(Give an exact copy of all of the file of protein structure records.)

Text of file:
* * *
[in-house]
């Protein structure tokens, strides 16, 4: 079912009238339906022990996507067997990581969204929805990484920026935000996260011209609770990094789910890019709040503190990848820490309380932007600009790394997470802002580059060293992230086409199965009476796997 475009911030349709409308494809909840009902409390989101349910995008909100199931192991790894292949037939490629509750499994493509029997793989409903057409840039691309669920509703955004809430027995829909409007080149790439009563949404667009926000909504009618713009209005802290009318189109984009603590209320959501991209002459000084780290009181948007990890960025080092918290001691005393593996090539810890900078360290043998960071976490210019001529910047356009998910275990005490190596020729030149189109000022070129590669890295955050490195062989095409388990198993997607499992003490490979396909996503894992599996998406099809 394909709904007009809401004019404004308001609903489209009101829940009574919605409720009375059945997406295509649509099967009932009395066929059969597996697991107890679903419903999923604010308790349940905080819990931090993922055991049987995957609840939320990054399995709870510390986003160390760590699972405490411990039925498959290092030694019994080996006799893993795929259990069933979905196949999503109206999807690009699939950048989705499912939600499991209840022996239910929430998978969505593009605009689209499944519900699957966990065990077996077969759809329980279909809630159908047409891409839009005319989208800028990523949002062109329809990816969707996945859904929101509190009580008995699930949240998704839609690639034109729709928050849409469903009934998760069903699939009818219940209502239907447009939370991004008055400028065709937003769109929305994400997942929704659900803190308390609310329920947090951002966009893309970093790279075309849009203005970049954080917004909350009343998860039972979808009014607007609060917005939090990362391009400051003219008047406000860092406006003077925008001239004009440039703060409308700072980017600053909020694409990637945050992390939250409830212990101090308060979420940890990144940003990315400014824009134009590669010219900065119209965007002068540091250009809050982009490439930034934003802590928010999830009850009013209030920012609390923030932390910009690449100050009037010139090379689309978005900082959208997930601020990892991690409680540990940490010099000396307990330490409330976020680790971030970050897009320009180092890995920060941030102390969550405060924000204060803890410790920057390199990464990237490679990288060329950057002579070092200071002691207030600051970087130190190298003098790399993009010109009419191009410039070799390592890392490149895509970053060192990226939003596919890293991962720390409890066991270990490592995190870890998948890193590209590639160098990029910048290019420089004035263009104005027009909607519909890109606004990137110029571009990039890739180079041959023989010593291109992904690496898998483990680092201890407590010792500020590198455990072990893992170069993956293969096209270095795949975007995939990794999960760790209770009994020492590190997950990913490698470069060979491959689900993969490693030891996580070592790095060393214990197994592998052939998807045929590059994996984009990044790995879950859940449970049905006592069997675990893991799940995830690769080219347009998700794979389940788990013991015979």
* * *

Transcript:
[in-house]
């Protein structure tokens, strides 16, 4: 079912009238339906022990996507067997990581969204929805990484920026935000996260011209609770990094789910890019709040503190990848820490309380932007600009790394997470802002580059060293992230086409199965009476796997 475009911030349709409308494809909840009902409390989101349910995008909100199931192991790894292949037939490629509750499994493509029997793989409903057409840039691309669920509703955004809430027995829909409007080149790439009563949404667009926000909504009618713009209005802290009318189109984009603590209320959501991209002459000084780290009181948007990890960025080092918290001691005393593996090539810890900078360290043998960071976490210019001529910047356009998910275990005490190596020729030149189109000022070129590669890295955050490195062989095409388990198993997607499992003490490979396909996503894992599996998406099809 394909709904007009809401004019404004308001609903489209009101829940009574919605409720009375059945997406295509649509099967009932009395066929059969597996697991107890679903419903999923604010308790349940905080819990931090993922055991049987995957609840939320990054399995709870510390986003160390760590699972405490411990039925498959290092030694019994080996006799893993795929259990069933979905196949999503109206999807690009699939950048989705499912939600499991209840022996239910929430998978969505593009605009689209499944519900699957966990065990077996077969759809329980279909809630159908047409891409839009005319989208800028990523949002062109329809990816969707996945859904929101509190009580008995699930949240998704839609690639034109729709928050849409469903009934998760069903699939009818219940209502239907447009939370991004008055400028065709937003769109929305994400997942929704659900803190308390609310329920947090951002966009893309970093790279075309849009203005970049954080917004909350009343998860039972979808009014607007609060917005939090990362391009400051003219008047406000860092406006003077925008001239004009440039703060409308700072980017600053909020694409990637945050992390939250409830212990101090308060979420940890990144940003990315400014824009134009590669010219900065119209965007002068540091250009809050982009490439930034934003802590928010999830009850009013209030920012609390923030932390910009690449100050009037010139090379689309978005900082959208997930601020990892991690409680540990940490010099000396307990330490409330976020680790971030970050897009320009180092890995920060941030102390969550405060924000204060803890410790920057390199990464990237490679990288060329950057002579070092200071002691207030600051970087130190190298003098790399993009010109009419191009410039070799390592890392490149895509970053060192990226939003596919890293991962720390409890066991270990490592995190870890998948890193590209590639160098990029910048290019420089004035263009104005027009909607519909890109606004990137110029571009990039890739180079041959023989010593291109992904690496898998483990680092201890407590010792500020590198455990072990893992170069993956293969096209270095795949975007995939990794999960760790209770009994020492590190997950990913490698470069060979491959689900993969490693030891996580070592790095060393214990197994592998052939998807045929590059994996984009990044790995879950859940449970049905006592069997675990893991799940995830690769080219347009998700794979389940788990013991015979």